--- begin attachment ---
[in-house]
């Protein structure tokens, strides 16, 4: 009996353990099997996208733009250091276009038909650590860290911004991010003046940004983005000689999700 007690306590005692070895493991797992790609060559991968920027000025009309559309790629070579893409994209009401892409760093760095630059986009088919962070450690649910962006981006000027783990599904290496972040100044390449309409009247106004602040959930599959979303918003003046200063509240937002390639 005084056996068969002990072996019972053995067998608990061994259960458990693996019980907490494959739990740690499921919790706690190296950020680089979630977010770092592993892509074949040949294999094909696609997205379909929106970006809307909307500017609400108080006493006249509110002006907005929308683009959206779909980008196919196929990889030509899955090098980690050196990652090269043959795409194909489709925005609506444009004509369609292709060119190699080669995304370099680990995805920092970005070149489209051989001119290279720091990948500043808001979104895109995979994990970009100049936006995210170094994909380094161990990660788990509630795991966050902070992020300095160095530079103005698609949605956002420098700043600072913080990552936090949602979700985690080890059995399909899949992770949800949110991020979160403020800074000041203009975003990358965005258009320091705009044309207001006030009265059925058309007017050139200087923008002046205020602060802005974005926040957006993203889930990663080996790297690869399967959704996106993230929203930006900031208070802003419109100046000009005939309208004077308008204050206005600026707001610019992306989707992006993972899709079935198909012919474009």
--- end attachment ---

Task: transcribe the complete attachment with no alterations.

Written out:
[in-house]
């Protein structure tokens, strides 16, 4: 009996353990099997996208733009250091276009038909650590860290911004991010003046940004983005000689999700 007690306590005692070895493991797992790609060559991968920027000025009309559309790629070579893409994209009401892409760093760095630059986009088919962070450690649910962006981006000027783990599904290496972040100044390449309409009247106004602040959930599959979303918003003046200063509240937002390639 005084056996068969002990072996019972053995067998608990061994259960458990693996019980907490494959739990740690499921919790706690190296950020680089979630977010770092592993892509074949040949294999094909696609997205379909929106970006809307909307500017609400108080006493006249509110002006907005929308683009959206779909980008196919196929990889030509899955090098980690050196990652090269043959795409194909489709925005609506444009004509369609292709060119190699080669995304370099680990995805920092970005070149489209051989001119290279720091990948500043808001979104895109995979994990970009100049936006995210170094994909380094161990990660788990509630795991966050902070992020300095160095530079103005698609949605956002420098700043600072913080990552936090949602979700985690080890059995399909899949992770949800949110991020979160403020800074000041203009975003990358965005258009320091705009044309207001006030009265059925058309007017050139200087923008002046205020602060802005974005926040957006993203889930990663080996790297690869399967959704996106993230929203930006900031208070802003419109100046000009005939309208004077308008204050206005600026707001610019992306989707992006993972899709079935198909012919474009």